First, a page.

Not long after we returned h:om
the U.S., he came to visit us, and told
us that his two children had asked to
be baptized, and he had done that on
Sept. 15. Of course we were all veiy
happyto hear about that. He also felt
his trip to the U.S. was veiy worth
while and educational in everysense
in spite of the unexpected call to re
turn to Japan and the lost money in
changing discoimt tickets, etc., that
he had to do.
Saku Christian Center
Begins
Warren and Eileen Christiansen
have lived and worked in a small
town in Nagano prefecture (where
the 1998WinterOlympicswillbeheld)
for some years now. The largest city
in that area is called Saku, and they
have wanted to start a work there for
a long time, but rent costs have been
a big problem.
This summer the owner of a 2-
stoiy buildingWarren had been look
ingat toldhimthat hewouldgive him
a special price - less than half ofwhat
he had been asking - because he
couldn't find suitable renters at the
higherprice. Sotheynowhavetheuse
of a location near the city office with
some parkingand a location that any
one would be able to find easily.
Warrenhas beendoingthe neces
sary carpet laying, dividing wall con
structionandotherworkhimself. This
includesfommoveablebookcasesthat
will divide themainupstairsintoclass
rooms duringthe weekand serve as a
back-drop for the pulpit for Sunday
services. The first floor will include a
coffee house on one side and a ping-
pongtableonthe othermakingit easy
for yoimg people to come for the first
time and mixtogether.
Theyare alreadymakingplans for
using the space almost eveiy day for
various classes andotherevangelism,
including moving some English
classes they have been teaching at
home andother places to the newcen
ter.
This place is not too far from our
camp and we hope that some young
people reached through these meet
ings vrill also go to the camp.
Fifth Sunday Rally at
Minato Church
On Sept. 29, from 3:30 - 6:00 p.m.,
the Minato Church hosted a Rally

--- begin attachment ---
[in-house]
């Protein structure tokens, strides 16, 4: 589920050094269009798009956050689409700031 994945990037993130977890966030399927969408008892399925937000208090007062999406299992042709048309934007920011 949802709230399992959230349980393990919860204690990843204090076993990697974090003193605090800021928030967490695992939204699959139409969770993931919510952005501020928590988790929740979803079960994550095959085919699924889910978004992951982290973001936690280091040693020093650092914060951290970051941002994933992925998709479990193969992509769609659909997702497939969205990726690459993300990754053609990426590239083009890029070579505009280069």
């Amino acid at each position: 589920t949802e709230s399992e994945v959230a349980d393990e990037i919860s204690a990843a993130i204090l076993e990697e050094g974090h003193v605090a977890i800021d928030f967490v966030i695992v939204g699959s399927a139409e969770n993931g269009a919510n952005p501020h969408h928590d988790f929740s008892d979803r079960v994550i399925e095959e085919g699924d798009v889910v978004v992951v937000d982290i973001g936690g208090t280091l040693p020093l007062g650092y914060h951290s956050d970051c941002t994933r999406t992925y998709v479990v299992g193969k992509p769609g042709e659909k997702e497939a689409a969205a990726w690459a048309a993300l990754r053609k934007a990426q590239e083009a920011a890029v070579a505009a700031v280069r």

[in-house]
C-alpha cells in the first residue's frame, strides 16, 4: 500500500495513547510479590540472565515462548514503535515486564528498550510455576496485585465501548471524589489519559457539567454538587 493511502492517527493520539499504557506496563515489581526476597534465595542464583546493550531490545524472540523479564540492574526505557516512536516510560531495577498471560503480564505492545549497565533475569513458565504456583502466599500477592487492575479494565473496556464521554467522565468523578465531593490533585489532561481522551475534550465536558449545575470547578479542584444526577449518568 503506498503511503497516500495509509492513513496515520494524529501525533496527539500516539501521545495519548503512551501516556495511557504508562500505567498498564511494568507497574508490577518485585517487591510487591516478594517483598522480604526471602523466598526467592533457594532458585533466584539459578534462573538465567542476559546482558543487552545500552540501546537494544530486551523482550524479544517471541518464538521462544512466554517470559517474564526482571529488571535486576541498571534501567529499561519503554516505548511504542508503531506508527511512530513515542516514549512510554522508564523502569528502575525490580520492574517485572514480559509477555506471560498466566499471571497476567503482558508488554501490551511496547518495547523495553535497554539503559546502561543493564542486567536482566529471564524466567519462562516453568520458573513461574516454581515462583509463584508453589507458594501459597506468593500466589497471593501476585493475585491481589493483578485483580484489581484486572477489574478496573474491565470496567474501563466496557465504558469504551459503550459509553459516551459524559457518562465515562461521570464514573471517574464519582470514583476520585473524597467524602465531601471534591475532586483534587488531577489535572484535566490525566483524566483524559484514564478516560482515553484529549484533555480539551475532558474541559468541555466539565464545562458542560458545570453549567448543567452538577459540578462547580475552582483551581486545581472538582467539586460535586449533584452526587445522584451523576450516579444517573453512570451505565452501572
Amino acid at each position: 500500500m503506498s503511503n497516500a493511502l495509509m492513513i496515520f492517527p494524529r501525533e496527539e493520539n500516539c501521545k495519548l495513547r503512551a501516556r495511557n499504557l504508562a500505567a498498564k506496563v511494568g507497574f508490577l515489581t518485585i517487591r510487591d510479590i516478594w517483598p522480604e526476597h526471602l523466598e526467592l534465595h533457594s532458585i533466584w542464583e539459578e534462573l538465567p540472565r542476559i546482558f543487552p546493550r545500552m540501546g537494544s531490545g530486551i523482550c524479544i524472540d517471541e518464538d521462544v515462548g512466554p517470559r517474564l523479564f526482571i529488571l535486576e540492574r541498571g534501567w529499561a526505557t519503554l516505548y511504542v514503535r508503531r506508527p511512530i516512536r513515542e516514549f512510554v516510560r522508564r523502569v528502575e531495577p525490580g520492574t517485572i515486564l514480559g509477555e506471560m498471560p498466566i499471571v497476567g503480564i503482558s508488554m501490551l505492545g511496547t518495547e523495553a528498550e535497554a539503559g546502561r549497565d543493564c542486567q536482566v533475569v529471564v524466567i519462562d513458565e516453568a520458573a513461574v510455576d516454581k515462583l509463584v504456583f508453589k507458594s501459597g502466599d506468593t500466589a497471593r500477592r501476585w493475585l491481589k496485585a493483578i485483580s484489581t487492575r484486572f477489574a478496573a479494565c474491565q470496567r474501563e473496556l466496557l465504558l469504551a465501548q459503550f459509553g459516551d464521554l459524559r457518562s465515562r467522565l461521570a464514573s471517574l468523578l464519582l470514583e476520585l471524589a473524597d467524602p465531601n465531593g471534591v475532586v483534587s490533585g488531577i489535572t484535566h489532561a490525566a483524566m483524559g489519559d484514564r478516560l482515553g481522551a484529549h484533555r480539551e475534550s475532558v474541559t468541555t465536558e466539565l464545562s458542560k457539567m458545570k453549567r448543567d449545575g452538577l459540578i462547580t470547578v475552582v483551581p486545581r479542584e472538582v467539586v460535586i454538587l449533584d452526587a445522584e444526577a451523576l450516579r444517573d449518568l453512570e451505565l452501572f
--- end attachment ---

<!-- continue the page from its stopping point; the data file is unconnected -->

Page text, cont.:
attended by about 50 people. That
church is much closer to where we
live nowthan it was from Hachioji. It
is on the north side of Yokohama -
same city. They had asked me to
speak about things I had seen and
experienced during our 4-month trip
to the U.S. I used the text from Isaiah
54:2, "Lengthen your cords,
strengthen your stakes," which was
the theme of the MarUe, IN Faith
Promise Rally in August. I also told
them about several of our living-link
churches which have supported us
faithfully for half a centuiy, which
was an inspiration to all of them.
It was a great joy to see a good
number of old friends we had not
seen for half a year or more and visit
with them briefly and be welcomed
with open arms and hearts on this
side of the Pacific also. It has been a
most blessed year. Several chiurches
had veiy few representatives there
because of various activities at the
local places. Forinstance, one chiirch
had men comingto remove roof solar
panels, which had been dislodged by
the typhoon winds of the previous
week and were about to slip off the
roof.
The organist was NaokL Akada,
thesonofthepreacherat Ontachiurch.
He is nowa Senior in college and has
takenup pipe organ studies thisyear.
It was annoimcedthat he has decided
to enter Seminary and study for mu
sic related ministry next year. (His
father once told me when Naoki was
in high school, he "only plays the
guitar and doesn't study" and was
worried that he wouldn't be able to
pass the entrance examination for a
good college.) But it seems that his
music appreciation has improved
quite a bit in the meantime.
Hosting the meeting for the
Minato people included preparing
rice and noodle dishes, fresh pears
for dessert and a g^eat bigpot of pork
seasoned vegetable soup for supper